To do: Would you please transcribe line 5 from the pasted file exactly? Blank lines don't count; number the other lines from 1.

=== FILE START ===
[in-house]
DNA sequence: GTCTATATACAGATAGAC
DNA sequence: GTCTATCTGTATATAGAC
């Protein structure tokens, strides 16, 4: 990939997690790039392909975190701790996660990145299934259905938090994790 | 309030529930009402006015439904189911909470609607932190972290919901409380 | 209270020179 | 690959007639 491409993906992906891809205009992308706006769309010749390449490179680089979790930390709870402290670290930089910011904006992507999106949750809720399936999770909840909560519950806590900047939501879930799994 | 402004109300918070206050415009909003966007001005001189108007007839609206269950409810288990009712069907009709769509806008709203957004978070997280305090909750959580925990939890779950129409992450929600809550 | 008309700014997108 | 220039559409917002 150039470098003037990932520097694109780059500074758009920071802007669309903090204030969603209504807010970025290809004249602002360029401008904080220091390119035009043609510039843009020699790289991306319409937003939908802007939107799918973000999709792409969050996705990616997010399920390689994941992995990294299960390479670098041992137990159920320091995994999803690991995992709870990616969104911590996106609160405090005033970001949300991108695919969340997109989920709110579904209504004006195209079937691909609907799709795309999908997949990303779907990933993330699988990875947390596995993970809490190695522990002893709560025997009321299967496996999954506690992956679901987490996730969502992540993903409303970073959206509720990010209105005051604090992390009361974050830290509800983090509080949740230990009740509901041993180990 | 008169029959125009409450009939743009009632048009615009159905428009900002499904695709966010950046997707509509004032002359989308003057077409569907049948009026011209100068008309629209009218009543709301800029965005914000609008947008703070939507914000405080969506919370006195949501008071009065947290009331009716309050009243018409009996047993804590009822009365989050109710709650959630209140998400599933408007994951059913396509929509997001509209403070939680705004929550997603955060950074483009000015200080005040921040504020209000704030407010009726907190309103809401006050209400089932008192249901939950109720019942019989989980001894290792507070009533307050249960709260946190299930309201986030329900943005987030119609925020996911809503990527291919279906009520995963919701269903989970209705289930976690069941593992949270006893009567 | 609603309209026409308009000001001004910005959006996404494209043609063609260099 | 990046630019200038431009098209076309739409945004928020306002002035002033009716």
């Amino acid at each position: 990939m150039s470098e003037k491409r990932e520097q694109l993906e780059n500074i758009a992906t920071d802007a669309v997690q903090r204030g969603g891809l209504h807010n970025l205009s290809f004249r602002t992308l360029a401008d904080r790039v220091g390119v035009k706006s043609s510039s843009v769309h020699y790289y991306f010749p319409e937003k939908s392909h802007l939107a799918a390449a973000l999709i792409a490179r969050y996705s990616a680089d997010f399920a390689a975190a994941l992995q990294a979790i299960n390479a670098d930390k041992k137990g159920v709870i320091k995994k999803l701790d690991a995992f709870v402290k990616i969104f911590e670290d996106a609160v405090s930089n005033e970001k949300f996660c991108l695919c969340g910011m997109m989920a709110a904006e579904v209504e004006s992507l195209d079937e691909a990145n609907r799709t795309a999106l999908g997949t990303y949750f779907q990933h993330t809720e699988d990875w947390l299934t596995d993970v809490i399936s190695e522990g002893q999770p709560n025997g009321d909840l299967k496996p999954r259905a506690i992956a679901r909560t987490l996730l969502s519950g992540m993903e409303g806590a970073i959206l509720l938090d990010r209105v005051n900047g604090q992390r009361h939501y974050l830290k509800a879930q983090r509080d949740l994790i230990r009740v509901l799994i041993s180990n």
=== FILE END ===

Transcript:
């Amino acid at each position: 990939m150039s470098e003037k491409r990932e520097q694109l993906e780059n500074i758009a992906t920071d802007a669309v997690q903090r204030g969603g891809l209504h807010n970025l205009s290809f004249r602002t992308l360029a401008d904080r790039v220091g390119v035009k706006s043609s510039s843009v769309h020699y790289y991306f010749p319409e937003k939908s392909h802007l939107a799918a390449a973000l999709i792409a490179r969050y996705s990616a680089d997010f399920a390689a975190a994941l992995q990294a979790i299960n390479a670098d930390k041992k137990g159920v709870i320091k995994k999803l701790d690991a995992f709870v402290k990616i969104f911590e670290d996106a609160v405090s930089n005033e970001k949300f996660c991108l695919c969340g910011m997109m989920a709110a904006e579904v209504e004006s992507l195209d079937e691909a990145n609907r799709t795309a999106l999908g997949t990303y949750f779907q990933h993330t809720e699988d990875w947390l299934t596995d993970v809490i399936s190695e522990g002893q999770p709560n025997g009321d909840l299967k496996p999954r259905a506690i992956a679901r909560t987490l996730l969502s519950g992540m993903e409303g806590a970073i959206l509720l938090d990010r209105v005051n900047g604090q992390r009361h939501y974050l830290k509800a879930q983090r509080d949740l994790i230990r009740v509901l799994i041993s180990n």